Document Type


Publication Date


Publication Title

Journal of Dental Hygiene








Purpose: The purpose of this study was to determine strength of muscles involved with instrumentation (scaling) by dental hygienists and the additive effects of cellular (mobile) phone usage, as indicated by measurements of muscular force generation.

Methods: A convenience sample of licensed dental hygienists currently in clinical practice (n=16) and an equal number of individuals not currently using devices/tools repetitively for work (n=16), agreed to participate in this pilot study. All participants completed a modified cell phone usage questionnaire to determine their use pattern and frequency. Upon completion of the questionnaire, participants' force production in six muscle groups was measured using a hand-held dynamometer. Descriptive statistics were used to analyze the data.

Results: A total of 16 licensed dental hygienists (n=16) and 16 participants with no history of using tools/devices repetitively for work (n=16), comprised the experimental and control groups, repectively. The control group generated greater muscle force than the experimental group for the abductor pollicis longus (p=0.045). Significant differences were identified when comparing the low mobile phone users in the experimental group to the control group for the flexor pollicis brevis (p=0.031), abductor pollicis longus (p=0.031), and flexor digitorum (p=0.006), with the control group demonstrating higher muscle force. Years in clinical practice and mobile phone use was shown to have a significant effect on muscular force generation for the flexor pollicis brevis (F=3.645, df=3, p=0.020) and flexor digitorum (F=3.560, df=3, p=0.022); subjects who practiced dental hygiene the longest produced the least amount of muscle force.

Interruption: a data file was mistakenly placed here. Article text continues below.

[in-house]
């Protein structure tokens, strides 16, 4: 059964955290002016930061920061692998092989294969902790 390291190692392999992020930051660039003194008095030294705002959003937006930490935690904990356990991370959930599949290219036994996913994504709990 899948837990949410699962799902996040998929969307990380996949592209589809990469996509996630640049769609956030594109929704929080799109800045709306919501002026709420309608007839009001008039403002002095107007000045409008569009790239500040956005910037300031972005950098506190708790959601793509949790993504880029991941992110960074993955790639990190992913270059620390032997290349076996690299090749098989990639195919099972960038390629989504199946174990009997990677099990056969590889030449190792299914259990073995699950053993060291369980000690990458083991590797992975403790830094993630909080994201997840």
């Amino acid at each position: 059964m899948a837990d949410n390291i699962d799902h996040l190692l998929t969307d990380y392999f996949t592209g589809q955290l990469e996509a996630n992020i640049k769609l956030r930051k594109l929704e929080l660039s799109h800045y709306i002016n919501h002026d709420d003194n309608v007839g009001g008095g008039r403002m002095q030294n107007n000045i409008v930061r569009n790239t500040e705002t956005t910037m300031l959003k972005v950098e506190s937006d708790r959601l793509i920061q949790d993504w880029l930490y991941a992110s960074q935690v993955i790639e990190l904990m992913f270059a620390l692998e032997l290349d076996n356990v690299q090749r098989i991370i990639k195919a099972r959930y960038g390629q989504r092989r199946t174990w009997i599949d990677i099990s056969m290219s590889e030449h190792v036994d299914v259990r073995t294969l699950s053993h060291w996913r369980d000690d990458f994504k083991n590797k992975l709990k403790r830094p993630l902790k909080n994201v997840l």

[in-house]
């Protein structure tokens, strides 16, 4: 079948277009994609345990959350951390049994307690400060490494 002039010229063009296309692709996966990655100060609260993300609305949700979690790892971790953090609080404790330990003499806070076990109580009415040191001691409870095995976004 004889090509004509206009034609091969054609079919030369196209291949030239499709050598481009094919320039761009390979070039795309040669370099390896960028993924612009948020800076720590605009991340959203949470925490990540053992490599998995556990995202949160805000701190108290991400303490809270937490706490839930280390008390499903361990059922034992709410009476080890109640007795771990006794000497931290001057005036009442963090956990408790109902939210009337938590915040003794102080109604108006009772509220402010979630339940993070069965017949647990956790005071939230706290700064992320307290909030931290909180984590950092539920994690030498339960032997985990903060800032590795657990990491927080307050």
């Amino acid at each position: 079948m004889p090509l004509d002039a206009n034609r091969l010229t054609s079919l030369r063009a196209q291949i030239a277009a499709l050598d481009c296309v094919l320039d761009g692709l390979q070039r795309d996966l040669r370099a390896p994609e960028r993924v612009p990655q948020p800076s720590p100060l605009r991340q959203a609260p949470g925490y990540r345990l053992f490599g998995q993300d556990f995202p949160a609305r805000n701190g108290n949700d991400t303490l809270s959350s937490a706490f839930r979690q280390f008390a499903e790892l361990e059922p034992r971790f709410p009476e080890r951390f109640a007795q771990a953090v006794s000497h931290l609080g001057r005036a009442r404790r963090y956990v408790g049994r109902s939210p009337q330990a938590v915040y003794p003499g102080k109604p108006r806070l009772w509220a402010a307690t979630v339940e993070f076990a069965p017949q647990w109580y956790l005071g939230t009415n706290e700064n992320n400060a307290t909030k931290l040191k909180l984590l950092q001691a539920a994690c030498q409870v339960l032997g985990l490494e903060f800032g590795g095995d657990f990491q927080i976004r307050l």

Conclusion: Results from this pilot study indicate there are no significant additive effects of cell phone use and dental hygiene practice on finger muscles used for instrumentation. However, results indicate that dental hygiene practice demonstrated significant effects on muscular strength as compared to individuals who do not use tools/devices repetitively for work. The small sample size may have impacted results and the study should be repeated with a larger sample.


Copyright American Dental Hygienists' Association.

Included with the kind written permission of the publisher.

Original Publication Citation

Suedbeck, J. R., Armitano-Lago, C. N., & Ludwig, E. A. (2020). The additive effects of cell phone use and dental hygiene practice on finger muscle strength: A pilot study. Journal of Dental Hygiene, 94(2), 45-53.


0000-0001-7681-8042 (Suedbeck)